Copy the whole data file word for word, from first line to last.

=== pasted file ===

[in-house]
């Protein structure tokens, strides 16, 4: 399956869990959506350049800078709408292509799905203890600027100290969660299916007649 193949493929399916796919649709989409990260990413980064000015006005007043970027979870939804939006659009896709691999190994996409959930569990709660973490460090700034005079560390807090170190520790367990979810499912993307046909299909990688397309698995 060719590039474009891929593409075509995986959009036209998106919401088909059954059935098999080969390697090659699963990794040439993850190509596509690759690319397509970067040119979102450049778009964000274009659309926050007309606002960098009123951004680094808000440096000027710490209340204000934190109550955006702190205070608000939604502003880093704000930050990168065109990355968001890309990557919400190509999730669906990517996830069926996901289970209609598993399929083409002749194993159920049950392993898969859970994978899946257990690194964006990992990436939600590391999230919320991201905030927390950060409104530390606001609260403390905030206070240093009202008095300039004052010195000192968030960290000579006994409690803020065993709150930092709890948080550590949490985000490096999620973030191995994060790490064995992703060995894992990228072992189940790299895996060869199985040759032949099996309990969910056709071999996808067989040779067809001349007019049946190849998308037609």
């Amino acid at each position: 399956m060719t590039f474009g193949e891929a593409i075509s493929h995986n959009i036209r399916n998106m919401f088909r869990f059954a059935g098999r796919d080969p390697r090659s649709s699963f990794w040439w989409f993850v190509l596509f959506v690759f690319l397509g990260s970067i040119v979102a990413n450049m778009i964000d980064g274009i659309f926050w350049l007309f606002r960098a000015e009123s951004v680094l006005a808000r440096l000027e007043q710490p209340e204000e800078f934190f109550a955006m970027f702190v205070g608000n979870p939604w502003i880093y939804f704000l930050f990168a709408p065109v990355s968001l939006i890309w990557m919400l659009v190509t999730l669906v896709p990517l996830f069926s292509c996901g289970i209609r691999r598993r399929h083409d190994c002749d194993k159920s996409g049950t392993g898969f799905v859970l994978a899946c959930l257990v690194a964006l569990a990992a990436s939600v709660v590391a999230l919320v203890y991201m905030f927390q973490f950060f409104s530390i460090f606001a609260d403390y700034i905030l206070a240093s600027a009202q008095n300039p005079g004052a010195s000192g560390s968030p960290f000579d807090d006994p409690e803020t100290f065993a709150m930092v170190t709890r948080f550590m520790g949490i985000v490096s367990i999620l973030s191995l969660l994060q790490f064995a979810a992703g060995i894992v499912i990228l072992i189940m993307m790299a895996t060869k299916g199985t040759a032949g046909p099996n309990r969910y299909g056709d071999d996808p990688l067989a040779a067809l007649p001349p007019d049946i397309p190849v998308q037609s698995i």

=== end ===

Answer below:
[in-house]
């Protein structure tokens, strides 16, 4: 399956869990959506350049800078709408292509799905203890600027100290969660299916007649 193949493929399916796919649709989409990260990413980064000015006005007043970027979870939804939006659009896709691999190994996409959930569990709660973490460090700034005079560390807090170190520790367990979810499912993307046909299909990688397309698995 060719590039474009891929593409075509995986959009036209998106919401088909059954059935098999080969390697090659699963990794040439993850190509596509690759690319397509970067040119979102450049778009964000274009659309926050007309606002960098009123951004680094808000440096000027710490209340204000934190109550955006702190205070608000939604502003880093704000930050990168065109990355968001890309990557919400190509999730669906990517996830069926996901289970209609598993399929083409002749194993159920049950392993898969859970994978899946257990690194964006990992990436939600590391999230919320991201905030927390950060409104530390606001609260403390905030206070240093009202008095300039004052010195000192968030960290000579006994409690803020065993709150930092709890948080550590949490985000490096999620973030191995994060790490064995992703060995894992990228072992189940790299895996060869199985040759032949099996309990969910056709071999996808067989040779067809001349007019049946190849998308037609």
């Amino acid at each position: 399956m060719t590039f474009g193949e891929a593409i075509s493929h995986n959009i036209r399916n998106m919401f088909r869990f059954a059935g098999r796919d080969p390697r090659s649709s699963f990794w040439w989409f993850v190509l596509f959506v690759f690319l397509g990260s970067i040119v979102a990413n450049m778009i964000d980064g274009i659309f926050w350049l007309f606002r960098a000015e009123s951004v680094l006005a808000r440096l000027e007043q710490p209340e204000e800078f934190f109550a955006m970027f702190v205070g608000n979870p939604w502003i880093y939804f704000l930050f990168a709408p065109v990355s968001l939006i890309w990557m919400l659009v190509t999730l669906v896709p990517l996830f069926s292509c996901g289970i209609r691999r598993r399929h083409d190994c002749d194993k159920s996409g049950t392993g898969f799905v859970l994978a899946c959930l257990v690194a964006l569990a990992a990436s939600v709660v590391a999230l919320v203890y991201m905030f927390q973490f950060f409104s530390i460090f606001a609260d403390y700034i905030l206070a240093s600027a009202q008095n300039p005079g004052a010195s000192g560390s968030p960290f000579d807090d006994p409690e803020t100290f065993a709150m930092v170190t709890r948080f550590m520790g949490i985000v490096s367990i999620l973030s191995l969660l994060q790490f064995a979810a992703g060995i894992v499912i990228l072992i189940m993307m790299a895996t060869k299916g199985t040759a032949g046909p099996n309990r969910y299909g056709d071999d996808p990688l067989a040779a067809l007649p001349p007019d049946i397309p190849v998308q037609s698995i």